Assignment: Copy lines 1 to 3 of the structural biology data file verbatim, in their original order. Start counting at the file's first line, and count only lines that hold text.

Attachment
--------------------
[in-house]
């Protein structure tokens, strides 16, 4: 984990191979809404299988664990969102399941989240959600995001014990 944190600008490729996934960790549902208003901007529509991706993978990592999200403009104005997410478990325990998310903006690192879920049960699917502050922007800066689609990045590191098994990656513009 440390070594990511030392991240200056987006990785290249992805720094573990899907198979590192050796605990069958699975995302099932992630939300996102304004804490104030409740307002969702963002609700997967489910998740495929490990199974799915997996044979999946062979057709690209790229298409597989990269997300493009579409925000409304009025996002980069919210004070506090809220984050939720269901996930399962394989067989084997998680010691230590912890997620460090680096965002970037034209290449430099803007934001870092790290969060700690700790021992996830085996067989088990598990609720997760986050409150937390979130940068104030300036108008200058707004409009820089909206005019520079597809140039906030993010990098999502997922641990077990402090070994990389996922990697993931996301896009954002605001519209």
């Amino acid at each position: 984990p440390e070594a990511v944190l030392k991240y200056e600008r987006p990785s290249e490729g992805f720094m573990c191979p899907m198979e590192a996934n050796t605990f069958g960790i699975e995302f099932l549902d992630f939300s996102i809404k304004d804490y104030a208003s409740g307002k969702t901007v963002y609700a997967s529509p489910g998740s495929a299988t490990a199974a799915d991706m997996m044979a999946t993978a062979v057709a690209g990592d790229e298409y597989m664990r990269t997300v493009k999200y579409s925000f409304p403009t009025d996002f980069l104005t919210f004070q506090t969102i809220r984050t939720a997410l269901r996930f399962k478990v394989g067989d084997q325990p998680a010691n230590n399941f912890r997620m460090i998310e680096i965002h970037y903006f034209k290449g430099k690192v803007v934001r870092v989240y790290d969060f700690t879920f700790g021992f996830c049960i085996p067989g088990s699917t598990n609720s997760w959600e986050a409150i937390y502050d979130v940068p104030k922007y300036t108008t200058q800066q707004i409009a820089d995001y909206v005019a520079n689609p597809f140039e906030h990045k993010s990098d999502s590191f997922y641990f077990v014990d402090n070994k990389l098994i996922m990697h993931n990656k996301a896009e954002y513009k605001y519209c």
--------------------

[in-house]
């Protein structure tokens, strides 16, 4: 984990191979809404299988664990969102399941989240959600995001014990 944190600008490729996934960790549902208003901007529509991706993978990592999200403009104005997410478990325990998310903006690192879920049960699917502050922007800066689609990045590191098994990656513009 440390070594990511030392991240200056987006990785290249992805720094573990899907198979590192050796605990069958699975995302099932992630939300996102304004804490104030409740307002969702963002609700997967489910998740495929490990199974799915997996044979999946062979057709690209790229298409597989990269997300493009579409925000409304009025996002980069919210004070506090809220984050939720269901996930399962394989067989084997998680010691230590912890997620460090680096965002970037034209290449430099803007934001870092790290969060700690700790021992996830085996067989088990598990609720997760986050409150937390979130940068104030300036108008200058707004409009820089909206005019520079597809140039906030993010990098999502997922641990077990402090070994990389996922990697993931996301896009954002605001519209």
């Amino acid at each position: 984990p440390e070594a990511v944190l030392k991240y200056e600008r987006p990785s290249e490729g992805f720094m573990c191979p899907m198979e590192a996934n050796t605990f069958g960790i699975e995302f099932l549902d992630f939300s996102i809404k304004d804490y104030a208003s409740g307002k969702t901007v963002y609700a997967s529509p489910g998740s495929a299988t490990a199974a799915d991706m997996m044979a999946t993978a062979v057709a690209g990592d790229e298409y597989m664990r990269t997300v493009k999200y579409s925000f409304p403009t009025d996002f980069l104005t919210f004070q506090t969102i809220r984050t939720a997410l269901r996930f399962k478990v394989g067989d084997q325990p998680a010691n230590n399941f912890r997620m460090i998310e680096i965002h970037y903006f034209k290449g430099k690192v803007v934001r870092v989240y790290d969060f700690t879920f700790g021992f996830c049960i085996p067989g088990s699917t598990n609720s997760w959600e986050a409150i937390y502050d979130v940068p104030k922007y300036t108008t200058q800066q707004i409009a820089d995001y909206v005019a520079n689609p597809f140039e906030h990045k993010s990098d999502s590191f997922y641990f077990v014990d402090n070994k990389l098994i996922m990697h993931n990656k996301a896009e954002y513009k605001y519209c």